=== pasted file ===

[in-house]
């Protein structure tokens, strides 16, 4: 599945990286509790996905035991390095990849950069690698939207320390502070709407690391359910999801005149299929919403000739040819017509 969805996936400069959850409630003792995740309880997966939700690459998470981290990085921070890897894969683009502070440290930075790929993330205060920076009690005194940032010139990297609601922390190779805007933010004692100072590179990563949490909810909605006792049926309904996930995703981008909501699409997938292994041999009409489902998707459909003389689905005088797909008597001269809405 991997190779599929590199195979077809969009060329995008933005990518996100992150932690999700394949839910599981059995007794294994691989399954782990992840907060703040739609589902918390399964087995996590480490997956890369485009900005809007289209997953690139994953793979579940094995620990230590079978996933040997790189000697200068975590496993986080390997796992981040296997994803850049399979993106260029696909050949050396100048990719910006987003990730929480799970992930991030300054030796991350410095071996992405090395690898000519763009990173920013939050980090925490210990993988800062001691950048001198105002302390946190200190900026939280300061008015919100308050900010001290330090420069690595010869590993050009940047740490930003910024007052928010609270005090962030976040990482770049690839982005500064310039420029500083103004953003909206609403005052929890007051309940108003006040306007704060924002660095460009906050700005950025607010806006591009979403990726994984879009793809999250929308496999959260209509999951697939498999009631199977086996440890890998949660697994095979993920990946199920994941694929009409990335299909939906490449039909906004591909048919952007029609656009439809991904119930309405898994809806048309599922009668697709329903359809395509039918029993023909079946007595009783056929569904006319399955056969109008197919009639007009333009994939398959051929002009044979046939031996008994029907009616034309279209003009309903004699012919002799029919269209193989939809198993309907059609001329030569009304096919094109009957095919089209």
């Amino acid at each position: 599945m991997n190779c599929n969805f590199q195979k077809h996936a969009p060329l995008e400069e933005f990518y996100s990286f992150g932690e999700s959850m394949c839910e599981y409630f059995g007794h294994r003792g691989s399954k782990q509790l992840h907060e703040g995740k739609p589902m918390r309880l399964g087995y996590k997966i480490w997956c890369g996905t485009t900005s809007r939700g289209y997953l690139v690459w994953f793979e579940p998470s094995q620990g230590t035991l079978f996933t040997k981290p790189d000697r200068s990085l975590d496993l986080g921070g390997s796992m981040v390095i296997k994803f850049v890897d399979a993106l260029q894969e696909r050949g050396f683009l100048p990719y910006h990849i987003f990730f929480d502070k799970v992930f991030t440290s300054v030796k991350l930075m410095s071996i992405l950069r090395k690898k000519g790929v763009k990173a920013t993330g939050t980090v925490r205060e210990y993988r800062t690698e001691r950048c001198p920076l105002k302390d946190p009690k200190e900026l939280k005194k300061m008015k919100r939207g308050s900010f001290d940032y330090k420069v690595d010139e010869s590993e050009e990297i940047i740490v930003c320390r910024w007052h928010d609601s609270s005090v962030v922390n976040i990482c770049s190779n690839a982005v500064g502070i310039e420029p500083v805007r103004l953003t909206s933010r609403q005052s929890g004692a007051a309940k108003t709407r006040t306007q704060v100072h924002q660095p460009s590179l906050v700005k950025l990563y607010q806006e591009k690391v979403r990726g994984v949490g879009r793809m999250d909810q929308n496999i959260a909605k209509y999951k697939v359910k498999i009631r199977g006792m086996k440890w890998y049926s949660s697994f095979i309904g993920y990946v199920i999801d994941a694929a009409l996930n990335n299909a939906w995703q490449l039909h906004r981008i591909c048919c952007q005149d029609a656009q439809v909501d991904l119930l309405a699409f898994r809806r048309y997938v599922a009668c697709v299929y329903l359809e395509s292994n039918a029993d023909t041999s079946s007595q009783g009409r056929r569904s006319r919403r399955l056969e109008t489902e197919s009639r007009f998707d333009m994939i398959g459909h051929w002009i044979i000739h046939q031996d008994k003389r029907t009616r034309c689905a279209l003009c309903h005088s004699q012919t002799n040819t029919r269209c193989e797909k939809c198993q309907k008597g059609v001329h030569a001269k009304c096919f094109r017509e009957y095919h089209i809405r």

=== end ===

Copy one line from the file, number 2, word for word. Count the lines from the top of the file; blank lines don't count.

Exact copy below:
């Protein structure tokens, strides 16, 4: 599945990286509790996905035991390095990849950069690698939207320390502070709407690391359910999801005149299929919403000739040819017509 969805996936400069959850409630003792995740309880997966939700690459998470981290990085921070890897894969683009502070440290930075790929993330205060920076009690005194940032010139990297609601922390190779805007933010004692100072590179990563949490909810909605006792049926309904996930995703981008909501699409997938292994041999009409489902998707459909003389689905005088797909008597001269809405 991997190779599929590199195979077809969009060329995008933005990518996100992150932690999700394949839910599981059995007794294994691989399954782990992840907060703040739609589902918390399964087995996590480490997956890369485009900005809007289209997953690139994953793979579940094995620990230590079978996933040997790189000697200068975590496993986080390997796992981040296997994803850049399979993106260029696909050949050396100048990719910006987003990730929480799970992930991030300054030796991350410095071996992405090395690898000519763009990173920013939050980090925490210990993988800062001691950048001198105002302390946190200190900026939280300061008015919100308050900010001290330090420069690595010869590993050009940047740490930003910024007052928010609270005090962030976040990482770049690839982005500064310039420029500083103004953003909206609403005052929890007051309940108003006040306007704060924002660095460009906050700005950025607010806006591009979403990726994984879009793809999250929308496999959260209509999951697939498999009631199977086996440890890998949660697994095979993920990946199920994941694929009409990335299909939906490449039909906004591909048919952007029609656009439809991904119930309405898994809806048309599922009668697709329903359809395509039918029993023909079946007595009783056929569904006319399955056969109008197919009639007009333009994939398959051929002009044979046939031996008994029907009616034309279209003009309903004699012919002799029919269209193989939809198993309907059609001329030569009304096919094109009957095919089209």